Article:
Sometimes, we like to think as a society, we are much smarter and better than generations gone by. We are "modern" and we don't make the mistakes that were made in the past.
Workers' compensation, we may think, is not that important any longer, because we now have safety programs at most workplaces and there are inspectors from the U.S. Department of Labor's Occupational Safety and Health Administration (OSHA), and that has greatly reduced the number of workplace injuries.
While safety in the workplace may have improved from the early days of industrialization, and the rate of injuries is much lower than even 50 years ago, there are still many workplace injuries that occur every year in Iowa and throughout the nation.
While OSHA does attempt to inspect many businesses, the reality is that they face many limitations. OSHA only has about 2,200 inspectors to protect the 130 million Americans who go to work every day.
OSHA reports that more than 4,600 workers were killed in 2014. This means that about 13 workers who started the day at work will end it in a morgue. A family will lose a father or mother, husbands and wives will lose their spouse and children will lose a parent.
What is most appalling is that most of these so-called "accidents" are not really accidents at all. They are negligence, where people acted in ways that they knew or should have known, were dangerous, but they did it anyway, due to lack of training, indifference or in an attempt to save money.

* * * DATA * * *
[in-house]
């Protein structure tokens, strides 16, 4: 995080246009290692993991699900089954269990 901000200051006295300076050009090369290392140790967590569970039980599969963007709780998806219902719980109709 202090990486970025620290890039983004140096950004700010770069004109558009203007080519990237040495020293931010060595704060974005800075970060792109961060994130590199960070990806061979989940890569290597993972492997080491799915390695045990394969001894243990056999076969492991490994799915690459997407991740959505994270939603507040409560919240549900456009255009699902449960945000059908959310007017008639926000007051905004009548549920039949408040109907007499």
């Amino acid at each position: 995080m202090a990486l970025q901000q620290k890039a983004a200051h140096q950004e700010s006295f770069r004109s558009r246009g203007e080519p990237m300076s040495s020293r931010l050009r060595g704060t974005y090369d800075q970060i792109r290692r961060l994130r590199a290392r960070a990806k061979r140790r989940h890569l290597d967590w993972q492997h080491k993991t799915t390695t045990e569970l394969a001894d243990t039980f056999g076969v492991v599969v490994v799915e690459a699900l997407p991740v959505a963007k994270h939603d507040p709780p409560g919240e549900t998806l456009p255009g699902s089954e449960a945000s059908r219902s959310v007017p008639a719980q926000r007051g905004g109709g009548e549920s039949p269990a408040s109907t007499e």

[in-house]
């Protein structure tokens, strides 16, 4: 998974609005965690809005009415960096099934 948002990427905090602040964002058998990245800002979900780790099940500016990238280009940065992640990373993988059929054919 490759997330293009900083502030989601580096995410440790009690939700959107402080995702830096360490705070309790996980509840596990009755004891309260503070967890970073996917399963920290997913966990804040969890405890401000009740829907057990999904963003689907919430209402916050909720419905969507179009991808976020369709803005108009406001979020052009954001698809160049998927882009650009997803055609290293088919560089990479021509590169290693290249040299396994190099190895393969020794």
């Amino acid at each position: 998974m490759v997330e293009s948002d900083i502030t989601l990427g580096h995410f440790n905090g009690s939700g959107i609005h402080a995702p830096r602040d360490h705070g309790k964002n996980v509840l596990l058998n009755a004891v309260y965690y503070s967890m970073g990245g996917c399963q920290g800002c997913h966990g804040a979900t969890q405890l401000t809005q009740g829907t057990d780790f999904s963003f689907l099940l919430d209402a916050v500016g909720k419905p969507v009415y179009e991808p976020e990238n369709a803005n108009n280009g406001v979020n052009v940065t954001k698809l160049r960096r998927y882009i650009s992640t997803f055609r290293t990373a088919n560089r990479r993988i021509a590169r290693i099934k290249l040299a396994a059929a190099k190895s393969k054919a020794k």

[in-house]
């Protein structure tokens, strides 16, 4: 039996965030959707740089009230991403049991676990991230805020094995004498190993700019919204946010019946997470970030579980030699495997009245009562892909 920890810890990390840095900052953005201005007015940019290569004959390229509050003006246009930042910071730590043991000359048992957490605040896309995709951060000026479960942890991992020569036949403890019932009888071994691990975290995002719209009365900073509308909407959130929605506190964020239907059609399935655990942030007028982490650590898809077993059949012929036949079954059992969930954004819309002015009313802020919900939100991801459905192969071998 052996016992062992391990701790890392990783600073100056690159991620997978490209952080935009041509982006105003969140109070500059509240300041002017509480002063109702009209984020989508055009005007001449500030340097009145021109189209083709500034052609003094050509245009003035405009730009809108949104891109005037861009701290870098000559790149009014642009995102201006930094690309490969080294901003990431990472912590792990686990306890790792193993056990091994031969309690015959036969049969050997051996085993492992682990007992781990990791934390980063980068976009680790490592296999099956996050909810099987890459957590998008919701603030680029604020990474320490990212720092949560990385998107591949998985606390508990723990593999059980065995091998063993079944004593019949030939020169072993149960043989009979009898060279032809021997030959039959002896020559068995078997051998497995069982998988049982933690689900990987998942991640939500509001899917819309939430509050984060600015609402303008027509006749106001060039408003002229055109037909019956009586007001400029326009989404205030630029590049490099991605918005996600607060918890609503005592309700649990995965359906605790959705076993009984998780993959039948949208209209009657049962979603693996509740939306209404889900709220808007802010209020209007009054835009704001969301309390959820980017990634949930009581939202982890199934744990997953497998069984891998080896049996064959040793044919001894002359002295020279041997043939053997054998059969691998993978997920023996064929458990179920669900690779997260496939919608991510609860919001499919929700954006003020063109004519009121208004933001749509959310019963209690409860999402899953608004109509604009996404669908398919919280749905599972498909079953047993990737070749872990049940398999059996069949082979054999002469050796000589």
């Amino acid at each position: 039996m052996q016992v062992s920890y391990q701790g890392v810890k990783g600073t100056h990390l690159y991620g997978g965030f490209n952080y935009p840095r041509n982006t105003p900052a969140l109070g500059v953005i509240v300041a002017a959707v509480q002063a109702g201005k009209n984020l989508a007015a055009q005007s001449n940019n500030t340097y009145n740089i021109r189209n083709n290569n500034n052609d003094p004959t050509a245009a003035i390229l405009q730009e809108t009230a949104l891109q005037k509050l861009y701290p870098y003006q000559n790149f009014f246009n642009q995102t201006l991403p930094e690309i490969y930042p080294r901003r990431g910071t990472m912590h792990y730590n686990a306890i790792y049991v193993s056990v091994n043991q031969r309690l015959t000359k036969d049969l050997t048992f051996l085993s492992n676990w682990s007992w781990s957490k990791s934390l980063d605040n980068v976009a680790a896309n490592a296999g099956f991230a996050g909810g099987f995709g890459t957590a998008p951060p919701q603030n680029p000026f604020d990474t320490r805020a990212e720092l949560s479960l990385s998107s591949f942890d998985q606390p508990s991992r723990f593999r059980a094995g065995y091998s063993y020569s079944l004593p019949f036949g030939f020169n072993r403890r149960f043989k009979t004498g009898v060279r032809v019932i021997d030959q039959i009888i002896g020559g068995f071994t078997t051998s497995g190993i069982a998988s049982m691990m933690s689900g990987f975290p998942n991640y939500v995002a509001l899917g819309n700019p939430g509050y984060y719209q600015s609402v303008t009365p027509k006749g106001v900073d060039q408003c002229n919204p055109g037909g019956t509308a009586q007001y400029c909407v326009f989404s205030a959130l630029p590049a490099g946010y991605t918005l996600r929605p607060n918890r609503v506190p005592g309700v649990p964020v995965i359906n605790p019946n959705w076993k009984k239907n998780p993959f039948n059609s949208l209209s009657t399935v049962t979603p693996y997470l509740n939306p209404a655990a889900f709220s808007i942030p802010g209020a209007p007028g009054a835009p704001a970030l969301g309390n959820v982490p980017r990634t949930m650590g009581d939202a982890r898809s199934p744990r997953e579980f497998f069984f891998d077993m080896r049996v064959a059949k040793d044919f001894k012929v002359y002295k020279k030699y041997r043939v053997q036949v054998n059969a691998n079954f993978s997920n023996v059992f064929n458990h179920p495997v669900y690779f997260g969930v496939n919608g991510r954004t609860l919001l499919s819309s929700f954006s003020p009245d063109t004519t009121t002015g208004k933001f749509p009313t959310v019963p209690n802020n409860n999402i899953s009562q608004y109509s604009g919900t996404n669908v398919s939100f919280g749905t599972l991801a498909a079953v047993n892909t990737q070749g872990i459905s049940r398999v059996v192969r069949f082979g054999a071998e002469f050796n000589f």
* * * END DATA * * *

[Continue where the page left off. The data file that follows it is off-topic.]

And for those who are not killed, many suffer injuries, ranging from minor, where they miss a few days of work, to severe, which may lead to a permanent disability and inability to ever return to work
Workers' Compensation is a tremendous benefit to those workers and their families, allowing them the time and money to recover, if possible, and return to work. Because workers' compensation functions like an insurance program, be sure you understand how it operates in your workplace before you are injured.
Source: osha.gov, "Commonly Used Statistics," Occupational Safety & Health Administration, page accessed March 2016.